Industry Insight The Chemical Recycling Industry Is at a Pivotal Point in a Volatile Market Environment
AMI Consulting’s new report ‘Chemical Recycling, Global Status 2022’ offers detailed information on numerous chemical recyclers and their sites. The report also identifies a global chemical recycling input capacity of close to 1.2 million tonnes in 2022 and mentions that Europe currently leads in technological developments for chemical recycling.
Bristol/UK – AMI has published its 2nd authoritative report on the global Chemical Recycling Industry. New in this edition, the report provides a comprehensive global directory of 181 chemical recyclers and their 449 sites, including headquarter and site level information on:
- existing and planned capacities to 2030,
- technologies used,
- types of post-use plastics processed,
- feedstock sources and sourcing models,
- operational details, and
- outputs of the chemical recycling process.
In a unique approach to the industry, chemical recyclers are placed within a value chain context, with the interactive report format mapping industry relationships across the value chain. This allows users to gain a clear understanding of the developing complex partnerships and interactions within the industry and across the wider petrochemical and plastics processing landscape.
Chemical recycling technologies and concepts of key importance for the industry, such as the mass balance approach, are explained, together with a discussion of the key issues of potential competition of chemical recycling with mechanical recycling, and feedstock sourcing. An overview of regional differences in waste management, collection and sorting illustrates the potential for the development of the industry in 10 global regions.
The report identifies a global chemical recycling input capacity of close to 1.2 million tonnes in 2022, excluding facilities processing post-use plastics into fuels. Europe is at present considered to be at the forefront of technological developments in chemical recycling. Over coming years, developments in North America are, however, forecast to accelerate at a faster pace.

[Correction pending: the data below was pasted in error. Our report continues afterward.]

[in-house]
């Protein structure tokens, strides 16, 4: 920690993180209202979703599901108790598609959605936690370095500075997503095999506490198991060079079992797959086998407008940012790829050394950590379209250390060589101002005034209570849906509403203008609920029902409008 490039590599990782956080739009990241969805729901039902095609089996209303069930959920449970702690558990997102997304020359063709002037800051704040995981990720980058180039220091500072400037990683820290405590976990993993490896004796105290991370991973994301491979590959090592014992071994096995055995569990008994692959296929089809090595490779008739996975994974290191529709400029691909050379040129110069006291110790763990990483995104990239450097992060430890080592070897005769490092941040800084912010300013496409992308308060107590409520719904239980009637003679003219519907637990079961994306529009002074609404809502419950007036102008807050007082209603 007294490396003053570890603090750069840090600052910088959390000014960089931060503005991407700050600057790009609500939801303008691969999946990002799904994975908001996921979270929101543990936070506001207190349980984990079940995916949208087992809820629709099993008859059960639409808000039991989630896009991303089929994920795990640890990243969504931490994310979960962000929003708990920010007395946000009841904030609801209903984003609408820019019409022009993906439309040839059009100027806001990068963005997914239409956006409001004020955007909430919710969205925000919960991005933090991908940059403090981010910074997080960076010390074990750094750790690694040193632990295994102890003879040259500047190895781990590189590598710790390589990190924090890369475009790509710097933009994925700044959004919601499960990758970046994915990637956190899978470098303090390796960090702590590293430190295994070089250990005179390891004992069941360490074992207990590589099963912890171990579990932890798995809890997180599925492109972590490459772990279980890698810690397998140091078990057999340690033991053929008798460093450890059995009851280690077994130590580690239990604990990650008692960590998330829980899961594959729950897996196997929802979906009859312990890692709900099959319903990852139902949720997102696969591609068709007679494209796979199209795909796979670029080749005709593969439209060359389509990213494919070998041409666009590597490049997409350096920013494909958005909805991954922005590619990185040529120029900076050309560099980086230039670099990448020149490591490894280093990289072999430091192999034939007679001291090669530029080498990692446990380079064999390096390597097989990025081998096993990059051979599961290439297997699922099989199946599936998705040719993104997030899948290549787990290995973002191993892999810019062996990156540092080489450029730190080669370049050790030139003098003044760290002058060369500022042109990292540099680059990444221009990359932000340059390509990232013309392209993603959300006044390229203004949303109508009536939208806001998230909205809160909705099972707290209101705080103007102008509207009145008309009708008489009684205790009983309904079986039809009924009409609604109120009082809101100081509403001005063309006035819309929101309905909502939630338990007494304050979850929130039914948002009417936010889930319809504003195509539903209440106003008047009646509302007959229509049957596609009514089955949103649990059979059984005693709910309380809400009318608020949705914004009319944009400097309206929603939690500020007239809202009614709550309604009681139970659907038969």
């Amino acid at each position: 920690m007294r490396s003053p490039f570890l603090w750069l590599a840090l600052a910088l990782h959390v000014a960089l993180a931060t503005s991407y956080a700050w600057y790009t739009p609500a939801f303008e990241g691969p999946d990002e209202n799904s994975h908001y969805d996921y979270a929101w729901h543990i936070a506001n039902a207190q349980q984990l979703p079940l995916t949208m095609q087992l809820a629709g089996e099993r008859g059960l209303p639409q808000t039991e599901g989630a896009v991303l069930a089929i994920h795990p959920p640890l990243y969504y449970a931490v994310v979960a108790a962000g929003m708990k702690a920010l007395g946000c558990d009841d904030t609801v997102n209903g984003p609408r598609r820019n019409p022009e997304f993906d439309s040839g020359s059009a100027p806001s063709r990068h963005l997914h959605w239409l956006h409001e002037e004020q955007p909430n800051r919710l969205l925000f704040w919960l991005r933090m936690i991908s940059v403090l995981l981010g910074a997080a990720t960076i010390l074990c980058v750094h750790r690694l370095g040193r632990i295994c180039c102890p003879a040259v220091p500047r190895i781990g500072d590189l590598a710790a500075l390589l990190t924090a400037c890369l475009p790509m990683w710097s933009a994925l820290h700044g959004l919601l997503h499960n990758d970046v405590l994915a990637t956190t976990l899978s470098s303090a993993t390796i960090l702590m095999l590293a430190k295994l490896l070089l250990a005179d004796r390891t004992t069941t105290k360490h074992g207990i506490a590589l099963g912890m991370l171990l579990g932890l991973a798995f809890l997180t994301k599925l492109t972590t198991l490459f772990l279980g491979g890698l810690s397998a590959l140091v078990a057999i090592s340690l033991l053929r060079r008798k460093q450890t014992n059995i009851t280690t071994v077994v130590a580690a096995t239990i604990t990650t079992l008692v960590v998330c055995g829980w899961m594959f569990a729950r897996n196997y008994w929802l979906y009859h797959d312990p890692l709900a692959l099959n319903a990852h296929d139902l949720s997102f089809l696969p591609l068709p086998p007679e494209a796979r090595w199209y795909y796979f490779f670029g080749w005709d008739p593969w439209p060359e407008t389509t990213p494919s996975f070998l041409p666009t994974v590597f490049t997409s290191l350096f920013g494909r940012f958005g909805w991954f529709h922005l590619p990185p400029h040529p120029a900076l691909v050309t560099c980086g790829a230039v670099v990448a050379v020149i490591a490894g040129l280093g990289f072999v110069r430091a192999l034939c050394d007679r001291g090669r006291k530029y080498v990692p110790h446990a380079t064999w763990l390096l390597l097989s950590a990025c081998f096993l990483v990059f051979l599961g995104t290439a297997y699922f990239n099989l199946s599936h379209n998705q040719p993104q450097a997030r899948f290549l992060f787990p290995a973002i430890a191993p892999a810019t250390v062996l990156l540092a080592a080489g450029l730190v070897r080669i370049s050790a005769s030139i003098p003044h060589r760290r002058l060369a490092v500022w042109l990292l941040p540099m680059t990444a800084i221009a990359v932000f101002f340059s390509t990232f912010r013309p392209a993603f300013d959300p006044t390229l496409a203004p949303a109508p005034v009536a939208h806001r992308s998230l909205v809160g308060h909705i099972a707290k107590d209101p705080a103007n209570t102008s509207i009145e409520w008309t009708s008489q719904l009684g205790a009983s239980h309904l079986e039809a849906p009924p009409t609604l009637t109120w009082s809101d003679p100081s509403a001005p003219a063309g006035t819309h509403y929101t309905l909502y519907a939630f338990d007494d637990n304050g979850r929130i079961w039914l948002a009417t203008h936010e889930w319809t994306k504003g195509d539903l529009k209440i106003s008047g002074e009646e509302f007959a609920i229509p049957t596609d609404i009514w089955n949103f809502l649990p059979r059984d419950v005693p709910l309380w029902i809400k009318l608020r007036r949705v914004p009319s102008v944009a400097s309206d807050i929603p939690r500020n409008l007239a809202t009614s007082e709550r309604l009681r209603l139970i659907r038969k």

Approaching the last quarter of 2022, the chemical recycling industry has reached a significant threshold. Following many years of developments and announcements the first commercially active facilities are operating, and a significant number of plants are scheduled to start full commercial operations imminently and during 2023. Even larger capacities are in the pipeline and scheduled to become operational during the forecast period to 2030.
Across the industry, there appears to be the perception that the time has come to deliver on the multitude of announcements made over recent years. Supply chain partners and investors are keen to see facilities starting full commercial operations, proving that the relevant technologies can be scaled up to operate in an efficient and financially viable manner in the long term. Evidence that they can do so is, in many cases, still outstanding. The same applies to claims relating to carbon footprints, energy efficiency, risks to human health, and environmental externalities.
A particular concern is that investments into what is a capital-intensive industry will potentially divert attention away from reducing virgin plastic production and plastic waste generation by creating a ‘lock-in effect’ to an industry and supply chain that relies on a growing stream of waste plastic material for its operations.
It is for the chemical recycling industry to show, verified by independent third-party bodies, that it can deliver on its claims and promises without creating these lock-in effects, and by operating as a complementary technology to mechanical recycling, itself an industry characterized by innovations and advancements for the processing of a growing range of post-use plastics.